When it rains in Mexico in F1 22, you need to make sure you have a great wet weather setup.
The Autodromo Hermanos Rodriguez has always hosted the Mexican Grand Prix, ever since the 1960s. It's been a popular re-addition to the calendar since returning in 2015.
F1 22 Mexico wet setup
Mexico's F1 circuit is anything but easy to set up for. There is one of the longest straights on the calendar, coupled with a mix of both and low and medium-speed corners.
Mexico's long pit and back-straights mean your downforce settings have to be on the low side
We found that 18-22 wings provide a good compromise between downforce and good straight-line speed. This also means that you have a planted rear end and impressive turn-in and responsiveness on the front.
The transmission settings determine how the power from the engine is sent through the wheels of the car. This is for both when on and off the throttle.
We found that 95% on-throttle diff gives a consistent rear end when getting back on the power. It also allows for a lack of tyre wear as well.
58% off-throttle diff provides extra rotation into corners, especially the S section of the circuit in the middle sector.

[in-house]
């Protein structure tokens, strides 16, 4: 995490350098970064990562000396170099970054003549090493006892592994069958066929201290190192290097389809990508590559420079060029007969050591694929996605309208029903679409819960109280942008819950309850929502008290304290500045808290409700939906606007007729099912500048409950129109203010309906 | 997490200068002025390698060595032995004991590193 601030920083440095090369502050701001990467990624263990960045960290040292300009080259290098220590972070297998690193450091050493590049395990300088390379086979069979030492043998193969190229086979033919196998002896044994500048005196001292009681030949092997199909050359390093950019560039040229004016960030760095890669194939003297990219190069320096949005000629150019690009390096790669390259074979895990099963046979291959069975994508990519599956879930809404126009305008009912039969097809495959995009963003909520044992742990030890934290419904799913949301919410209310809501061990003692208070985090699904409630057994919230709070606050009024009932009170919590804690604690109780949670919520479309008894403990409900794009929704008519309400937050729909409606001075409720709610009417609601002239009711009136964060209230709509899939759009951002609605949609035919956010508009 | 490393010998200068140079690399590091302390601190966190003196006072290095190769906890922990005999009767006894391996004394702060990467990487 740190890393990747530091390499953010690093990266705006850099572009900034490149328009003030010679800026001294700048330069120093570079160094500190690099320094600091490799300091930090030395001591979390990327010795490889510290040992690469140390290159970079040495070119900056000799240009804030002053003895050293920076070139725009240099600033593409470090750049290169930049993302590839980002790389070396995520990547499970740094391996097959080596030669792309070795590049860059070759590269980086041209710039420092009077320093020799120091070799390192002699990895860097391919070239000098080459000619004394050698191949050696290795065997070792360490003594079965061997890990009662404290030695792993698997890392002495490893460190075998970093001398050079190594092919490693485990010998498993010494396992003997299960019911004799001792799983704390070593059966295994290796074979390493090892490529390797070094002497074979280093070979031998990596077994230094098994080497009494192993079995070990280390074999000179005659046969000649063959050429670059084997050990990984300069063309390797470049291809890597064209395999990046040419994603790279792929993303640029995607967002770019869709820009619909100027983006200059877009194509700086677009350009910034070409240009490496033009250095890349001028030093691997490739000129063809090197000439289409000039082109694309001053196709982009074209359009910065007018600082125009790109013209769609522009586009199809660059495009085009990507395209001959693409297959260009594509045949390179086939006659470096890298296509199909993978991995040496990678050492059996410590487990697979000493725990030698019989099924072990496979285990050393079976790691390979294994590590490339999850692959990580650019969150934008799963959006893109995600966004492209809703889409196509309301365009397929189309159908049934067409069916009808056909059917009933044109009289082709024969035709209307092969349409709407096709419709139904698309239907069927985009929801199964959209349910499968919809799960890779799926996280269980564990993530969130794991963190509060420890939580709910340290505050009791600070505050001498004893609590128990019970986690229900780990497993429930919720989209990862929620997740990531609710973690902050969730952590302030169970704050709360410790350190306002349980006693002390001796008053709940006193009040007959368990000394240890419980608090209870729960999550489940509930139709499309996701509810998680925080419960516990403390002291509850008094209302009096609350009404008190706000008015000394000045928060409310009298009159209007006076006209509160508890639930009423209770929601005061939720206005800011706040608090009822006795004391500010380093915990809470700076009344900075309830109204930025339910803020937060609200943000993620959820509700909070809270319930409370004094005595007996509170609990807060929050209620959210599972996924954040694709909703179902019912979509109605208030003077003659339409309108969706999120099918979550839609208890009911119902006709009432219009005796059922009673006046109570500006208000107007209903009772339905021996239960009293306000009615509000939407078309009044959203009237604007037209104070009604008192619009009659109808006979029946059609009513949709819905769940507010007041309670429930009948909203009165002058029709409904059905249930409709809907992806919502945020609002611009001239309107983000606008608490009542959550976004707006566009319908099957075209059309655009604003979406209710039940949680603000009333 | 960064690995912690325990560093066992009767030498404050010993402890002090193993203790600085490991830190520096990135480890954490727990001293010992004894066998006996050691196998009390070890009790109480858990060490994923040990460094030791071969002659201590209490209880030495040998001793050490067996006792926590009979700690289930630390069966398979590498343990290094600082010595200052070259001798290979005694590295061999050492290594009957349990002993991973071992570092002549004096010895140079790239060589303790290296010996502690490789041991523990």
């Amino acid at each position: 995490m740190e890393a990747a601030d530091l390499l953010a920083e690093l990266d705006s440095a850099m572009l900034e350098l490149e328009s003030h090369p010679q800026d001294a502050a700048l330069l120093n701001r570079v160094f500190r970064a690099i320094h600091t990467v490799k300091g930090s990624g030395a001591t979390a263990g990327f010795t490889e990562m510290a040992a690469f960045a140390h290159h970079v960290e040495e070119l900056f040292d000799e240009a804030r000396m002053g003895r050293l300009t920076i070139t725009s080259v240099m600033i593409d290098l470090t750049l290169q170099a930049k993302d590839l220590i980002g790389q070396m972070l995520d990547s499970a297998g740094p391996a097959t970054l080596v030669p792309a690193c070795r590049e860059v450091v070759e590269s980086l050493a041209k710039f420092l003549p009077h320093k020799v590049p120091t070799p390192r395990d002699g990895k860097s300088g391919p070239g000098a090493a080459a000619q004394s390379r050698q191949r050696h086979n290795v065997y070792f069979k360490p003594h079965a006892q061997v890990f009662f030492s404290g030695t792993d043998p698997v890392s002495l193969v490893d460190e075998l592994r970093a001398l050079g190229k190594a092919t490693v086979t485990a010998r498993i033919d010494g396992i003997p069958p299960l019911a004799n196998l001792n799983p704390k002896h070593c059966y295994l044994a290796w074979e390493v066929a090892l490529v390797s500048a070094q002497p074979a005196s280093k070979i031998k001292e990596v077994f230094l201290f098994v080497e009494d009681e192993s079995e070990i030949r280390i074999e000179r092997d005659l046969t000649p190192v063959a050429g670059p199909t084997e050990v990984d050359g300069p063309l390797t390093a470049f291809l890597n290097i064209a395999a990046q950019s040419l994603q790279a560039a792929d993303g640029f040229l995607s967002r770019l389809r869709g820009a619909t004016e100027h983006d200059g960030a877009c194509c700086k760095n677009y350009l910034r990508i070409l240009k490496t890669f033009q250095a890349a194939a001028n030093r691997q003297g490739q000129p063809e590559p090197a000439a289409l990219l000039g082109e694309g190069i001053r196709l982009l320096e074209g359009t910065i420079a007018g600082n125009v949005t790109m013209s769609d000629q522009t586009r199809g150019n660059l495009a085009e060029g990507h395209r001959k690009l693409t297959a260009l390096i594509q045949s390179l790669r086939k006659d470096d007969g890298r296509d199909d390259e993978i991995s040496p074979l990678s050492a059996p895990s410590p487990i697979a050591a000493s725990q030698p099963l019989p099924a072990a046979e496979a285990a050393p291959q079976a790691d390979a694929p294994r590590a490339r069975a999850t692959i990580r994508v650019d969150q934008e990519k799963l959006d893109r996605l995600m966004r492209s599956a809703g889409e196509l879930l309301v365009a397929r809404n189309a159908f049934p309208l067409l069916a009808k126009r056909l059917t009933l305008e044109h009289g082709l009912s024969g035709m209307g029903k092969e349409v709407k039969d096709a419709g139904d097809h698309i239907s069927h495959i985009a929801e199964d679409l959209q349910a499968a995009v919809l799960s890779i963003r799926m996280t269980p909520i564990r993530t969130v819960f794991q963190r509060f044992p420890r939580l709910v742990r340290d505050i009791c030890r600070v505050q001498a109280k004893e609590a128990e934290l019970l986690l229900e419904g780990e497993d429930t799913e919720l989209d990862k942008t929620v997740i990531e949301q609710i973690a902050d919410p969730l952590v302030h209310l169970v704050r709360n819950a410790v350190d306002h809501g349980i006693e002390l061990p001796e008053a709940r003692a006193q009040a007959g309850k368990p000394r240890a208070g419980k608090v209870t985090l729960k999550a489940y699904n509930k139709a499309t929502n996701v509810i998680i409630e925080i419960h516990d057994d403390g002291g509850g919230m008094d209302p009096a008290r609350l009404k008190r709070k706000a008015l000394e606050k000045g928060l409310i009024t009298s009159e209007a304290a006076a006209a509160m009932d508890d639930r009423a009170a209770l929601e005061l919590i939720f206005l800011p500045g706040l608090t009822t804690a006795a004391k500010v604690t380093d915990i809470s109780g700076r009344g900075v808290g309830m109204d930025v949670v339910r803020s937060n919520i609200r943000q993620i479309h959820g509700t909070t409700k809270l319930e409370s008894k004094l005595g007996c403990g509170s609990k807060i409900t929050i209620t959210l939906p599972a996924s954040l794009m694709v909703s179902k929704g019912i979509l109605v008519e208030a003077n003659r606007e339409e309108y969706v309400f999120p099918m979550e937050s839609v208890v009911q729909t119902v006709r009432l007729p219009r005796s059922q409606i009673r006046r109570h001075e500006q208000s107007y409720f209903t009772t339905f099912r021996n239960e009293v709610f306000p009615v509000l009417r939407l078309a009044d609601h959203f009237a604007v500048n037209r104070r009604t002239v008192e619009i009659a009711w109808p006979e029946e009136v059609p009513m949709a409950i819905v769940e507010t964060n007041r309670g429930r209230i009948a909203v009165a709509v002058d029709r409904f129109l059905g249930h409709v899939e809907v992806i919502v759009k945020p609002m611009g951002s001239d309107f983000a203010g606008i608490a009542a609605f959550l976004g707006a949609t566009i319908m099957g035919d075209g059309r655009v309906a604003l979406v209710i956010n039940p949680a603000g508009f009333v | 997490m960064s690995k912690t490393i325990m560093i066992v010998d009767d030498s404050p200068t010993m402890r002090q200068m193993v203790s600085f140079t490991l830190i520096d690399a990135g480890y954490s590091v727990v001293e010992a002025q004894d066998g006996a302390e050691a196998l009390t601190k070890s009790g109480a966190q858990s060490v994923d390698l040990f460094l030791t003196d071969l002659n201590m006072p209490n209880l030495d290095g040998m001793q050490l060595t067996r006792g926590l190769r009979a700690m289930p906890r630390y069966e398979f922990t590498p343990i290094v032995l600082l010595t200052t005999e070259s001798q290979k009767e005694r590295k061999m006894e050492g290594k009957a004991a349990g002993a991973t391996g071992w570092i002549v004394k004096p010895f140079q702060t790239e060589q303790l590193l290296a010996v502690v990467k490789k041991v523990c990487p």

The wet tyres are very durable and mean that you can do a one-stop race without any issues. This is true when you have the lowest camber and toe angles available as well.
So, we’ve gone with -2.50 for the front camber and -1.00 on the rear. For toe it's 0.05 on the front and 0.20 on the rear. This provides so much mechanical grip for the car.
Your suspension should always be on the soft side in the wet. This is because it allows for mistakes by running over the kerbs without unsettling the car too much.
So, we've gone for 5-1 suspension and 5-1 anti-roll bar settings. This makes running over the kerbs no issue, while also providing a responsive steering setting too.
The 7-7 ride height is on the high side, but it does allow for a smoother ride and doesn't cost you too much down the straights in Mexico.
The braking zones into Turns 1, 4 and 12 are long, so good stopping power is a must around Mexico.
So, we’ve gone with 96% brake pressure and 53% brake bias. These make for great braking power and also an ideal balance between the front and rear discs.
If you find you're locking up in practice too much, then drop the brake pressure down a little.
Tyre pressures can be turned up higher than ever in F1 22! This will provide more grip and won't result in the tyres overheating.
We have found a lot of success with 23.5 psi on the front tyres and 23.0 psi on the rears. Tyre wear isn't too high with these settings, but if you're finding the fronts overheating, turn these down a little.
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